“Be patient toward all that is unsolved in your heart and try to love the questions themselves, like locked rooms and like books that are now written in a very foreign tongue. Do not now seek the answers, which cannot be given you because you would not be able to live them. And the point is, to live everything. Live the questions now. Perhaps you will then gradually, without noticing it, live along some distant day into the answer.

It is often hard for me to “live the question.” I let the questions free float as I do walking meditations. I make space for the answers by slowing down and listening to what comes forth.

May you find the time to be patient and “Live the Questions” of your life.

 

Miracles

70404619_2413056612106815_8560608121511215104_n.jpgThere are two ways to live your life. One is as though nothing is a miracle. The other is to see everything as a miracle.     Albert Einstein

I have lived in both worlds. I now choose to see everything as a miracle. Living as though nothing is a miracle creates a darker world. I lived in a world of cynicism, distrust, anger that shaded my interactions and experiences. A wonderful definiIMG_1084tion of a cynic is “One who is a disenchanted idealist.” That was certainly me. Coming of age in the sixties I believed anything was possible. For a decade I thought we could change the world. Becoming a cynic protected me from the reality that change is slow and one step at a time.

Today I believe that everything is a miracle. I still have my moments of anger as I live in a world that is deeply divided and hate-filled. Instead of raging I feel deep sadness and know that this too shall pass. I know that my presence can make a difference through kindness, a smile, a word of encouragement. Bringing a smile to another’s face is a miracle. One step at a time is all we can do.

When I notice myself getting down, I walk outside and let nature renew me. How can I not see the miracles of a rose unfolding, or a flicker bathing itself in my bird bath? These are small everyday events and true miracles. Taking a hot shower each morning is a miracle. There are so many hands that help bring the hot water to my home. I know how blessed I am, as so many people in our world don’t have this luxury. Miracles are in front of us every day.

These are two of my favorite quotes that speak so simply to life as a miracle.  “If you are bored, you are not paying attention.” Fritz Perls, and “Stay close to anything that makes IMG_1122you feel alive.” Hafiz.

May you feel the aliveness of miracles throughout your day.

 

Be Astonished

Mary Oliver speaking at a gathering in San Francisco, told the audience, “I want to speak to the young people in the audience.” She said, “Pay Attention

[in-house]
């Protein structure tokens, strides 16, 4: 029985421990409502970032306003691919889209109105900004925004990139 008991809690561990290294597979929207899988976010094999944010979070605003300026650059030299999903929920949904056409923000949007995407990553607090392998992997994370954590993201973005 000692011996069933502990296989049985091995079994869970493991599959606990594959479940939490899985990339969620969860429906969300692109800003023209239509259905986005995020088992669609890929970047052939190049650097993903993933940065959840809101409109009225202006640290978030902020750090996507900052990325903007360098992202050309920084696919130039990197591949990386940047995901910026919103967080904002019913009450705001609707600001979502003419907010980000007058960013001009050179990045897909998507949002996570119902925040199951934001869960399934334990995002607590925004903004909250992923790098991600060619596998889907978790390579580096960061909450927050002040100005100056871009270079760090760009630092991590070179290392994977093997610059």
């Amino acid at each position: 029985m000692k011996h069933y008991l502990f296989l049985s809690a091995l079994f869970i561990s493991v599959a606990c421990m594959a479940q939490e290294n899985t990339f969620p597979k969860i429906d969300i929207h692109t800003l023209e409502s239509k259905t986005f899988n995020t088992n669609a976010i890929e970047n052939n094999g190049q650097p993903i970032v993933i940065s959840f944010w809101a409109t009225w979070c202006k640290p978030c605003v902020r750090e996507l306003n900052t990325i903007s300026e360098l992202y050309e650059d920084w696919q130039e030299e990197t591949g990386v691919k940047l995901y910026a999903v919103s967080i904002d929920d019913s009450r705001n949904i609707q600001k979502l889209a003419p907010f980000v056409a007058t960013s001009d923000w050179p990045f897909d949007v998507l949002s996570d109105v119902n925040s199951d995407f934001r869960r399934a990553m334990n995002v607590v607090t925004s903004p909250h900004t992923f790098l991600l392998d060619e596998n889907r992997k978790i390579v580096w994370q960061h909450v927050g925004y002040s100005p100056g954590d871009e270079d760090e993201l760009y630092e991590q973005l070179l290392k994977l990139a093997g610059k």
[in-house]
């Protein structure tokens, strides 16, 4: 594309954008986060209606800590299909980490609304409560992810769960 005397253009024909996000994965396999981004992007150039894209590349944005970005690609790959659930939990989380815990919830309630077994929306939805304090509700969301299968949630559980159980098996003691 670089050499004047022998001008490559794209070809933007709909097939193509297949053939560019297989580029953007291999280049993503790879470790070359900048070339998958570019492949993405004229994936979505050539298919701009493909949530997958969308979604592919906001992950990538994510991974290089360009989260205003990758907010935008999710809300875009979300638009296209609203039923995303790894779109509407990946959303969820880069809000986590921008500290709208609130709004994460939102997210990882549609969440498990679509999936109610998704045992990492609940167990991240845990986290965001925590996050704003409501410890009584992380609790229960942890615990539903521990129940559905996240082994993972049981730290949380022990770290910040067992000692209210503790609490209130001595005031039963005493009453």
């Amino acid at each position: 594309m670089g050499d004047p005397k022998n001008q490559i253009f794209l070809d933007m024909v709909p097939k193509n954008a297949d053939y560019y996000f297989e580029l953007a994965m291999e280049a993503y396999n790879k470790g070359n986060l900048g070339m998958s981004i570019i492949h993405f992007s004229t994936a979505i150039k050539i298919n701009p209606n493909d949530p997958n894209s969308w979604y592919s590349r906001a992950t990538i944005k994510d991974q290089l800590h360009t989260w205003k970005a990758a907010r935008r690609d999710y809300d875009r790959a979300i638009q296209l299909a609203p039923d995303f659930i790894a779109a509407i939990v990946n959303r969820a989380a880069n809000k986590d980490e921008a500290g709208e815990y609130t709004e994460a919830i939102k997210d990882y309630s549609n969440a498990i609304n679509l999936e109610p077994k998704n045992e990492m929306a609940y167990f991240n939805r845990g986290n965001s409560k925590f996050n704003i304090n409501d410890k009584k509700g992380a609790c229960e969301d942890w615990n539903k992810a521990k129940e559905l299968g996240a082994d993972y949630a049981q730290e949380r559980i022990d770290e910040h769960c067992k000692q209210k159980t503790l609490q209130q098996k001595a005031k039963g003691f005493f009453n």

Be Astonished
Tell Someone.”

These three instructions have stayed with me. Being astonished evokes a sense of awe within me as I am pulled out of myself and  feel connected to something greater. With the daily headlines shouting out climate destruction, mass shootings, and hate filled, divisive rhetoric, I find myself retreating to the beautiful seven miles of nature trails out my back gate. I am blessed to be so close to an old growth forest.

My garden is another refuge. Watching the flowers slowly opening to their amaIMG_1084zing beauty. Watching and listening to the various birds that grace my feeders brings me joy and peace. I often think of Wendell Berry’s poem, “The Peace of Wild Things” where he says,  

When despair grows in me
and I wake in the night at the least sound
in fear of what my life and my children’s lives may be,
I go and lie down where the wood drake
rests in this beauty on the water, and the great heron feeds.
I come into the peace of wild things

Research suggest that the sense of broader connectedness and purpose evoked by awe can help relieve negative moods and improve happiness. Evoking feelings of awe may be especially helpful when people are feeling bogged down and disconnected. Doctors are now prescribing walks in nature over medication. Abraham Heschel defines awe as a “Sense of transcendence, for the reference everywhere to mystery beyond all things. It enables us to perceive in the world intimations of the divine…..What we cannot comprehend by analysis, we become aware of in awe.” He further states, “Awe is the beginning of wisdom.”

My teacher and mentor Matthew Fox once said, “You must fall in love at least three times a day.” Yes!!! I practice falling in love, being astonished, with the beauty that surrounds me daily. It helps me move out of a sense of despair and into awe and wonder.

May you fall in love at least three times a day, and be astonished with the mystery of our universe.